The brutal, relentless comedy of The Boys

The Quickie: The Boys is not a feel-good drama, an easy date night play, or a relaxing evening. However, it is outstanding acting and thought-provoking theatre.

There are some movies I refuse to see. I will not see Saving Private Ryan — the Second World scenes, I’ve heard, are way too realistic. I will not see Seven, as my students have told me “it will hurt your soul.”

And I refuse to see the fourth Indiana Jones movie, as I’d like to remember Indy in his best light.

It’s okay not to see a movie that you don’t want to see. It’s not your thing. It may be too scary, too shocking, too stupid.

We have choices of what we want to endure because a play or a movie makes an unspoken agreement with the audience. It says, “Stay right there and pay attention. I’m going to say something interesting, important, entertaining.”

And the audience agrees to stay and wait; depending on how good the content, we may be able to endure a great deal of rough stuff.

Which leads me to the first Guild Theatre play of the new season, the first produced by the Guild’s new artistic director, Katherine McCallum. She chose this because it is dark comedy – serious themes, funny moments.

The Boys makes its Canadian debut here in Whitehorse. It had a run in Philadelphia, but Kris Elgstrand is Canadian, and he came up to Whitehorse to see his play premiered on his native soil.

The play takes place right after a funeral, so you already know the stakes and emotions are high. Donny (Jason Westover) and Desmond (George Maratos) have come back to their childhood home to see what’s left for them after their father dies.

Their mother died long ago, when the boys were kids. Their father married again and Margaret, this new woman, still lives in the house, bereaved and exhausted after the funeral, and surprised to find that Donny and Desmond want to stay at “their” house.

Westover does a good job of hiding Donny’s insecurities inside bombastic behaviour. Maratos plays his mentally challenged brother, Desmond, wanting to move on to a place where he is accepted and where he accepts others.

He is at the house to find the last remnants of his mother, a small ceramic figurine.

Donny is there to assert his authority as the eldest son — and get back a bit of the life he lost when he was forced out of the house in the wake of his father’s new marriage. Donny is trapped in the past and keeps pulling Desmond there.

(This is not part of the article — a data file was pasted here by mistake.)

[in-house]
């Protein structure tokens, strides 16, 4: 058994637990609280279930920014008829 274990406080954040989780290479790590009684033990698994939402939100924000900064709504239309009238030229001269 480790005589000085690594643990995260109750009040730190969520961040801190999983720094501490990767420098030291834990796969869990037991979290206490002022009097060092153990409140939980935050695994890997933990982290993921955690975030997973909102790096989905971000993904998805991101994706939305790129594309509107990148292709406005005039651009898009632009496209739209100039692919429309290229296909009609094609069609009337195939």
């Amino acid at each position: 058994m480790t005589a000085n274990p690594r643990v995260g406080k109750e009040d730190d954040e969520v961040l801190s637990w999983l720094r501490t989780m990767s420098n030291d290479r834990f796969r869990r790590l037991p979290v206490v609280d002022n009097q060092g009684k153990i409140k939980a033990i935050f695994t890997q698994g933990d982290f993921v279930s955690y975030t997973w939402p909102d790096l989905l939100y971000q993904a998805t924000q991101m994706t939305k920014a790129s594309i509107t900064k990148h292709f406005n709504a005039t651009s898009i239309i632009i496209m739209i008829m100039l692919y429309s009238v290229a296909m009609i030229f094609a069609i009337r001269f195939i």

Every scene with Donny is loud; when Des is with him, he has to yell to get his brother’s attention. These two boys communicate by long bouts of shouting — which is difficult to endure.

When Mary Sloan first appears, she is quiet, and the audience sighs with relief. But she won’t stay that way. Donny is strong enough to pull even this exhausted woman into his frustration with himself and the way his life has gone.

She wants them gone — to have some peace. But there is no peace until Donny is satisfied and the audience realizes that Donny may never be satisfied because what he wants is gone.

Maratos is an awesome child/adult — his behaviors increasingly erratic, his understanding decreasingly reliable. He’s unaware that Donny and Margaret are using him to get their way.

This is not an easy play for Brad Dryborough to direct. He has to balance the intensity, the fights, with the heart-wrenching slow revelation of truth. The audience on opening night was exhausted at intermission. Many looked for the relief of silence, others joked.

Everyone agreed it was strong acting; everyone agreed it was a tough situation. Dividing up a person’s life, making peace with your past, fending off interlopers — those are energy-sapping activities.

There is comedy, some of it very uncomfortable. And you find yourself laughing at the most inappropriate moments. I remember a big roomful of laughter and then Mary Sloan burst into tears, and I felt ashamed that I had misread the moment.

It is a dark comedy, and some will see the comedy as helping them bear the darkness of the play. But it is a grueling, tough experience. I won’t lie.

Still, everyone went back in after intermission for Round Two.

By the end of the play, the cast has all their boxes turned upside down. And the audience looked just as disheveled. But this is a remarkable ensemble cast, stellar acting — able to pull off a beautiful, horrific, emotional battlefield of a play.

You will enjoy it, but bring your hazmat suit, just in case.

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